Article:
I think the coal power approvals are indeed the most important climate concern for China this year, and potentially for the foreseeable future. I think it is very important to understand the reasons behind the coal expansion. I think many China watchers would be familiar with the fact that China’s power sector is actually a saturated market, meaning we actually have more power generation capacity than we need. And as a result of that, if you look at most of the coal-fired power plants in China, they operate on a much lower basis—the load factor of the coal-fired power plants is much lower there than their international counterparts. So you cannot explain the coal expansion based purely on economic considerations.

The politics are important, and they are twofold. One is, of course, the interest to expand large-scale infrastructure projects as a way to boost economic growth. It is just a pretty straightforward way of doing that. And oftentimes, when officials do that, they tend to forget about the long-term economic viability of those projects. And the second thing that is emerging as a challenge in China is, how do you manage what we call peak load demand in some of the regional power systems? What I mean by peak load demand—and this is actually related to climate change—is that in the winter and summer, increasingly there are extreme weather conditions where power demand shoots extremely high, beyond the capacity of a single province or a single region. That’s what we have already observed over the last few summers.

To ensure that this peak load demand is absolutely met, there is an interest of China’s energy regulators to actually build more power capacity, just to be able to fulfill the power demand all of those few hours or few days. It is a very inefficient way of dealing with that problem. But the politics behind this is, if you’re a local governor, you absolutely want to make sure that there are no blackouts in your jurisdiction. So, I think going back to your question, Kate, about the central versus local, it’s very important for the central government to actually intervene, and in this case to set very stringent criteria for approving new coal-fired power plants because they have a very important role to keep that oversight and to ensure that further power market reforms could happen, which will actually help some of the provinces address their peak load demand. So I still see a very important role from the central government. The problem now, unfortunately, is that there doesn’t seem to be a lot of political desire to safeguard emission standards and to ensure that coal power plants are not approved.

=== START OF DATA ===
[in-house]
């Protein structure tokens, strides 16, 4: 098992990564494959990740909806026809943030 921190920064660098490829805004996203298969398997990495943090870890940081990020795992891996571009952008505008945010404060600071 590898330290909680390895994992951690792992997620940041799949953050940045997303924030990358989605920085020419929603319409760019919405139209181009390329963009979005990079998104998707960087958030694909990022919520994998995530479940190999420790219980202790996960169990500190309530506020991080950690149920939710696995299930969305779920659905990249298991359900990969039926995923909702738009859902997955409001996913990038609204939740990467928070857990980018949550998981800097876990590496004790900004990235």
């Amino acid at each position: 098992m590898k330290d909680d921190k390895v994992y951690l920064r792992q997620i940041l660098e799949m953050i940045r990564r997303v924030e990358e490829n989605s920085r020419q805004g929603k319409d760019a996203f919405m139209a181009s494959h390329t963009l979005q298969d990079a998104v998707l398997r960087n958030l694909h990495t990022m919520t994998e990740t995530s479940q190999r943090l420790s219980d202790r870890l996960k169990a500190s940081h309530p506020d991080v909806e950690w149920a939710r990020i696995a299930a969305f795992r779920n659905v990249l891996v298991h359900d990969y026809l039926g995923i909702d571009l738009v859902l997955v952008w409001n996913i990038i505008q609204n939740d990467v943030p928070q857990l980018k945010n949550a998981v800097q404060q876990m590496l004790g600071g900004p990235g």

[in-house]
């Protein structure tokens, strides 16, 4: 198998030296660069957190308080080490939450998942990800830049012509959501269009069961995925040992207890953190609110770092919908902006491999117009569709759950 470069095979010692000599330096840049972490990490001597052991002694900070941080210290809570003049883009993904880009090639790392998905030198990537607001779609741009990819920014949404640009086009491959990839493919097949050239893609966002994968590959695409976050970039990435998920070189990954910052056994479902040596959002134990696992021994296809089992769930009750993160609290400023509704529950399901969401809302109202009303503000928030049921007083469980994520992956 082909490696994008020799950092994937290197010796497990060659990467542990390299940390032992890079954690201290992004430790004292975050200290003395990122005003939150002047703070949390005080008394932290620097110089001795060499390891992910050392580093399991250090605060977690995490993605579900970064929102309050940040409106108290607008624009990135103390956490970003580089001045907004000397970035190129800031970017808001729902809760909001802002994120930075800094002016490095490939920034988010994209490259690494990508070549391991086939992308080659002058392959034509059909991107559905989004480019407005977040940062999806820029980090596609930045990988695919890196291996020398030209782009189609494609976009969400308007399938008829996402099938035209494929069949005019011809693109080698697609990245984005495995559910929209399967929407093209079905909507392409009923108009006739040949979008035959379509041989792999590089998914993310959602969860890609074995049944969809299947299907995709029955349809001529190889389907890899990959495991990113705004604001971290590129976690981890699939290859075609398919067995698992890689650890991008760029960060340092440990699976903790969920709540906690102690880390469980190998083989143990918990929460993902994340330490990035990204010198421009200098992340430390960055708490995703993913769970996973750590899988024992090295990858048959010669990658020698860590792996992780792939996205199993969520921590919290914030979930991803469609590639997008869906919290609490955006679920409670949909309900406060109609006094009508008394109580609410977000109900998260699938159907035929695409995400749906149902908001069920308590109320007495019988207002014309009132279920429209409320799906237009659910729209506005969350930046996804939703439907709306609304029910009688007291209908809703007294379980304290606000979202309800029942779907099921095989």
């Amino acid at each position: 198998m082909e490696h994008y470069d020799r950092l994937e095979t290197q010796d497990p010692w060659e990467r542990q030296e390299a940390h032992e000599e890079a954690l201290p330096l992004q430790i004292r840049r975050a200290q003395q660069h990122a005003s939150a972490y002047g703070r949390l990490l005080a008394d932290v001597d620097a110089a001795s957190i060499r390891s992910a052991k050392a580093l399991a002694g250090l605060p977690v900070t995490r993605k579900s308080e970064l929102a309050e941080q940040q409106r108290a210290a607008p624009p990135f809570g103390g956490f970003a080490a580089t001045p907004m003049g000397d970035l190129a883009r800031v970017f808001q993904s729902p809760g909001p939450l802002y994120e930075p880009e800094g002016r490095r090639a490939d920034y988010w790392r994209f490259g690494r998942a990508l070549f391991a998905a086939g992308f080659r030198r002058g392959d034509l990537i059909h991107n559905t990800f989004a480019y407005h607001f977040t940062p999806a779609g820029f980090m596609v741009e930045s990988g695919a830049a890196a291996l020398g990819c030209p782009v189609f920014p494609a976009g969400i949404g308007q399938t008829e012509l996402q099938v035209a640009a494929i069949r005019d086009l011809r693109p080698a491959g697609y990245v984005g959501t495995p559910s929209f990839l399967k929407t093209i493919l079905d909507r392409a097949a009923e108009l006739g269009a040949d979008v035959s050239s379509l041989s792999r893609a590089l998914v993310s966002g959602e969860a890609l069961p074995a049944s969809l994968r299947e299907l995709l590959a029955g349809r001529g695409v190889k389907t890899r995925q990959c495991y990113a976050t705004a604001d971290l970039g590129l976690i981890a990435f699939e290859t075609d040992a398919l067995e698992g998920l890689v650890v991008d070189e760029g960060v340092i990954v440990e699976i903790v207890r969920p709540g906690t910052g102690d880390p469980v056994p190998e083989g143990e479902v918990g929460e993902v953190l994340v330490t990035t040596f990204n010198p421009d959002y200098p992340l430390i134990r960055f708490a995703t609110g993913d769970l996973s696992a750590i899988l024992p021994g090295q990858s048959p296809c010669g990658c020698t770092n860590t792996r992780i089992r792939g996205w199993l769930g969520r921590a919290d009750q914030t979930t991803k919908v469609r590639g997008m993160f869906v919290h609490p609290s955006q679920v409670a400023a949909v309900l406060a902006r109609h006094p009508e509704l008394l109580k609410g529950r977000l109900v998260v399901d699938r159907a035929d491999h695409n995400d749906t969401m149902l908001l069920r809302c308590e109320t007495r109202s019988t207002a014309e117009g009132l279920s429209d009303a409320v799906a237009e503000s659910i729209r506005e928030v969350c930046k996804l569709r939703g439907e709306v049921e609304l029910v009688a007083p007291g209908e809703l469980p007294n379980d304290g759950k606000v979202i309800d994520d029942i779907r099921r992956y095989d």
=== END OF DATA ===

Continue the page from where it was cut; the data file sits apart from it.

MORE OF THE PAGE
Circling back to the Two Sessions again, what do you expect to see, both from a symbolic perspective but also from a substantive perspective in terms of any sort of new concrete policy proposals?

For instance, you mentioned implementing standards around new coal-fired power plant approvals. Should we expect to see anything concrete that would influence China’s ability to meet its dual carbon targets earlier and/or at a lower peaking level than expected, which would be hugely significant for global emissions?

I think this might or might not be a surprise to many: The Two Sessions itself is not going to give us a great amount of climate policy. That’s not the expectation. We’re also not expecting climate legislation, per se. I see it primarily as a signaling platform. As I mentioned, after the high note set by the new carbon targets a few years ago, and the recent challenges that we have, how will the leadership position the climate agenda? And how will they communicate their intentions through potentially new rhetoric? And how will they also adjust the bureaucratic system—potentially reshuffling different departments, or installing key people in key positions? How will they do that? I think all of this will tell us a lot about the political direction for the rest of this year.

Thanks for that. I know you have to return to the negotiations, so I’m happy to give you the last word before you head back into the deep chambers at the UN headquarters.